Curse of Atlantis: Thorgal's Quest is a title I've mistakingly ignored since it was first announced by The Adventure Company. If you thought this was going to be another plain vanilla Atlantean mystery game, you've been misled by the title—just as I have been. To make matters worse, Thorgal's Quest has been falsely labeled as an action/adventure, while it is in fact a pure point-and-click adventure in every sense of the word.
Having recently seen the game in action, I can say that on the surface Thorgal's Quest looks to be one of The Adventure Company's most interesting titles. The Adventure Company must have also realized the need to correct the title of the game, as its just been renamed to Thorgal: Odin's Curse in Europe.
Thorgal follows the recent trend of 'lite' games aimed at a mainstream audience. It will take a hardcore adventure gamer probably just a few days to finish it, as the puzzles are pretty straightforward. Those of you who are not into action-adventures don't have to worry, though. While the game has you carry around a crossbow, it is used as a regular inventory item. Furthermore, it's not possible to use the crossbow to target a character directly anywhere in the game. If a guard is blocking your way, you'll have to hit some ropes that cause a structure to collapse on top of him, for example. This is done through regular point-and-click, without any danger of dying. In other words, the 'action' elements in Thorgal are merely puzzles in disguise.
The engine of Thorgal is quite similar to games like Syberia and The Longest Journey: 2D backgrounds, 3D characters, point-and-click interface, dynamic shadows, the works... One truly unique feature of Thorgal are the way the pre-rendered backgrounds have been treated with different filters and pencil strokes during post-production. This technique, combined with a beautifully dark and mysterious atmosphere, makes you feel like you're really part of a fantastical Viking world. What I like a lot about Thorgal is that it goes beyond being just a 'period piece', with the addition of some time travel elements. The sci-fi angle is introduced somewhere towards the end of the game—and it seems to blend together surprisingly well. Expect a very nice twist to an already interesting premise.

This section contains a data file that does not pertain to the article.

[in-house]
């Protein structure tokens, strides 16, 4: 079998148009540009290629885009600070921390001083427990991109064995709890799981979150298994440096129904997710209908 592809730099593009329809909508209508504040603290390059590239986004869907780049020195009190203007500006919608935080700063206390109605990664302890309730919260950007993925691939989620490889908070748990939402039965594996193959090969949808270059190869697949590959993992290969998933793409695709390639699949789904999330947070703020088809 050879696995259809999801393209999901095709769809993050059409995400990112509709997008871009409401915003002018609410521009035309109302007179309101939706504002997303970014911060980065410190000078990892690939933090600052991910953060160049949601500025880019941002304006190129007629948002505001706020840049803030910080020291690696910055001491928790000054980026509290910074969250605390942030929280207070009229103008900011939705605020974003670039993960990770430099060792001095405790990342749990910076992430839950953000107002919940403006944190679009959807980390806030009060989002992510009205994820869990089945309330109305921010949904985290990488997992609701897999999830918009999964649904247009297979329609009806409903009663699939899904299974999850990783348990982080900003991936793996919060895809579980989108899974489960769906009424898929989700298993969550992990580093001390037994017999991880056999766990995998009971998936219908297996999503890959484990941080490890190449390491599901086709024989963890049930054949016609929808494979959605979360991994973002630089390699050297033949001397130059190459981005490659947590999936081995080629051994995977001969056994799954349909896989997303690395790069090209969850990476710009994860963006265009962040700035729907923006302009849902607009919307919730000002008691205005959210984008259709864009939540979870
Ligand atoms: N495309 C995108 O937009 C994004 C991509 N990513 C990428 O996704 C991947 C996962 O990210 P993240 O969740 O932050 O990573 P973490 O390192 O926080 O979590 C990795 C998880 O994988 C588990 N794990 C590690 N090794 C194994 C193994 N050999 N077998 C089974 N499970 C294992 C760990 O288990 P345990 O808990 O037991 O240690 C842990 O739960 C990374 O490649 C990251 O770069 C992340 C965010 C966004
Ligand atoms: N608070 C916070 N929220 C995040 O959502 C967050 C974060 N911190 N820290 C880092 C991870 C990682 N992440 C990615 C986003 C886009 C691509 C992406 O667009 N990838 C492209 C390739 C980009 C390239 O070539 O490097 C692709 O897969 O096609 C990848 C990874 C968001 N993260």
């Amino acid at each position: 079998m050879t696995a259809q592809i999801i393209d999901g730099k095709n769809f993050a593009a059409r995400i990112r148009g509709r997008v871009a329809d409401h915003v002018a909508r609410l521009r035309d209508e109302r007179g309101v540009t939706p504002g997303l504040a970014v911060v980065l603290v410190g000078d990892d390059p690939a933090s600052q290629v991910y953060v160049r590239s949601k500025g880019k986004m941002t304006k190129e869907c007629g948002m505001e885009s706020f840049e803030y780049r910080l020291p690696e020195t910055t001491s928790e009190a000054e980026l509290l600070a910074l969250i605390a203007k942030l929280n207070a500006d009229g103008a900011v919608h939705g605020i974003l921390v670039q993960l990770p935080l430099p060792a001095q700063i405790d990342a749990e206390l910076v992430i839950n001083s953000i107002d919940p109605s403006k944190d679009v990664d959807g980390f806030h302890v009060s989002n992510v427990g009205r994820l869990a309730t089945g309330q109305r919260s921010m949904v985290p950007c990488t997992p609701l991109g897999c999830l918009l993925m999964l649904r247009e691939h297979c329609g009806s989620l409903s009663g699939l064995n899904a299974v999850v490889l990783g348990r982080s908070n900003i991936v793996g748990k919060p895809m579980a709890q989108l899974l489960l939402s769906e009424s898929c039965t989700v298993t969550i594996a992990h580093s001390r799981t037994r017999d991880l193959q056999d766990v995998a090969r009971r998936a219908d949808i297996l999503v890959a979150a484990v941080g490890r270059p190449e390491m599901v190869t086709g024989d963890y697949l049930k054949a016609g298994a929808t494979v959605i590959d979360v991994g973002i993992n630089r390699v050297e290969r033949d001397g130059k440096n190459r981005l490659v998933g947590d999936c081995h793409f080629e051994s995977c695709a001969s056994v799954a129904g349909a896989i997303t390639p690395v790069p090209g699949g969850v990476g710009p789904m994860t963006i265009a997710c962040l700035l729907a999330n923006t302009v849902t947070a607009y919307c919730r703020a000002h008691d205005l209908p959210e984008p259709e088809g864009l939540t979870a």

The character of Thorgal is based on the comic books of Rosinski & Van Hamme (XIII, Largo Winch). As such, some of the story is told through comic-style slideshows, which form a complete album when the game is completed. Whether the story delivers on its promises remains to be seen, but as far as production values go, this is a title with a lot of potential. The low level of difficulty of the puzzles will probably make this a low-priority game for adventure veterans, but with a wholesome dosage of originality and atmosphere, Thorgal will be a game to keep a close eye on.
Shipping for PC and PS2 on March 12, 2003 in North America. To be released by Dreamcatcher Europe in the UK, Germany, Spain, France and Italy.